Despite extensive objections from numerous residents in the area, Laois County Council have sanctioned plans for a new social housing development on the Abbeyleix Road in Portlaoise.
Individual families and resident’s associations in the locality had opposed the provision of the new homes on a variety of grounds when the plan was put out to public consultation.
Supporting the residents, Cllr Catherine Fitzgerald who insisted, that while she was 100% in favour of the development, she was opposed to it including apartments.
She vociferously argued the case that apartments were entirely unsuitable for what she claimed was a rural location, too far out of town for apartments and constituted bad planning. She wanted the apartments dropped in favour of conventional housing.
This was strenuously refuted by planning and housing departments of the local authority and senior officials who recommended the 39 unit development for approval. The development is just off the Abbeyliex Road, 1km from the town centre and a quarter of a kilometre from O’ Moore Park and the shopping centre.
The 39 unit development is to comprise of 12 bungalows, 12 two-storey houses and 15 apartments and a community facility. It is understood that the development would be provided and managed in partnership with the voluntary housing agency, Respond.
Ultimately, the vast majority of other councillors supported the plan as proposed on the basis that it was well designed, properly panned and located and in particular that there is a dire need for such housing in the community.
The go-ahead was given with Cllr Fitzgerald winning an agreed concession regarding the fenestration design of the apartments, which would see the relocation of its primary living room windows so that they would no longer be overlooking the adjoining neighbours’ gardens.
Cllr Fitzgerald contended that the development would be better and more appropriate without apartments but this was vigorously resisted by the local authority management and the majority of other councillors.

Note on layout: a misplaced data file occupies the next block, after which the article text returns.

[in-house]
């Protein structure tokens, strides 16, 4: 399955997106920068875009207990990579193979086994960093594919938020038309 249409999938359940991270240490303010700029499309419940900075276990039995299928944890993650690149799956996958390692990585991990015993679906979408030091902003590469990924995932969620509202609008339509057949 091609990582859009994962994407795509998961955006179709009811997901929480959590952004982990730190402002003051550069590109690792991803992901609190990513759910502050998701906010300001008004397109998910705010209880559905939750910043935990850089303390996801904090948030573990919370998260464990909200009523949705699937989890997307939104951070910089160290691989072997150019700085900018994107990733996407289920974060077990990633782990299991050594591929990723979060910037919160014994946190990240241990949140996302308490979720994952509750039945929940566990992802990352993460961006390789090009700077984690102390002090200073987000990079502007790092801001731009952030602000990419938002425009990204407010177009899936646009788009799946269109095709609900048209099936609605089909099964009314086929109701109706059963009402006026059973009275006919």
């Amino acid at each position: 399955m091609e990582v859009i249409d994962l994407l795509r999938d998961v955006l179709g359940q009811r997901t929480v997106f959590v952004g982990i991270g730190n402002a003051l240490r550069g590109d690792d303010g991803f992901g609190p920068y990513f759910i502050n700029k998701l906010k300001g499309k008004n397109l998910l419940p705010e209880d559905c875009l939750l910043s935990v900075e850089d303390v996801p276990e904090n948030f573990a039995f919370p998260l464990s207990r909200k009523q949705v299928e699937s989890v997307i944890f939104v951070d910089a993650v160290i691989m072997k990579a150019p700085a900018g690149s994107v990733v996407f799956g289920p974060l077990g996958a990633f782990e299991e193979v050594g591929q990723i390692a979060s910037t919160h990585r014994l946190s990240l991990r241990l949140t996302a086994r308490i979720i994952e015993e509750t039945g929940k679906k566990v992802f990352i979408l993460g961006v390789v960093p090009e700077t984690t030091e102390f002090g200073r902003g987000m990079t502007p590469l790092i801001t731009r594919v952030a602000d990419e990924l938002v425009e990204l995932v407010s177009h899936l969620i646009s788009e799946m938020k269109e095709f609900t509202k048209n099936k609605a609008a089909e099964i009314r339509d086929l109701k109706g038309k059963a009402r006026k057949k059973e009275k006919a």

Director of Services for Housing, Michael Rainey warned that any significant alteration to the plan which had gone out for extensive public consultation would lead to going back to the drawing board entirely, resulting in significant delays.
“This is proper planning, it is most acceptable and it’s not like it’s high rise or anything; the apartments are scarcely two-story, it’s very appropriate. They will be built to the highest standards, they are sustainable and of good design. I’m looking for approval here today for the plan as it stands so that we can proceed and get spades in the ground. There is a huge demand for these homes. Of the 1,700 on our housing list between 1,100 and 1,200 are here in Portlaoise the demand is significant.”
Cllr James Kelly cautioned: “We can’t afford to pass up on extra housing units like this. How long have we been looking at this, and the submissions, we do need them.”
Cllr Tom Mulhall said that a similar development in Portarlington with 30 apartments had worked out very well. “It is a great project, the tenants are very happy if we had 60 more we’d fill them.”
Cllr Caroline Dwane-Stanley lent her support to the plan. “It would be crazy and reckless to hold up this process today and people being forced to life in homeless shelters. I don’t think any councillor should go against it.”
Her colleague Aidan Mullins agreed: “This development is essential, I would love it in Portarlington. The apartments are only two-storeys. It would be reckless to oppose it and cause a delay.”
Ms Angela Mc Evoy of the Planning Department noted the need to provide a choice of tenure as not everyone wanted or needed a two-storey house with a garden. She pointed out that there was a significant demographic on the housing list for which the apartments worked very well.
She was agreeable to adjusting the fenestration as suggested by Cllr Fitzgerald as this was considered a minor alteration and therefore acceptable.
Mr Michael Rainey pointed out that the apartments in question are the same height as a two-story house. “I don’t understand what impact you are talking about or the basis of your objection and don’t accept at all the basis for saying it constitutes bad planning. The land was zoned for housing with such homes in mind. Two-thirds of the demand for housing are for one and two-bed properties”
This point was underscored by the Chief Executive, Mr John Mulholland who referred to an incorrect connotation about the provision of the apartments which he was not sure if that was entirely helpful. He urged the councillors to accept the plan as it stood as it had taken a great deal of time to get it this far and they had to provide homes for all sectors with over 700 on the housing list requiring one and two-bed units and this would only cater for a fraction of that demand.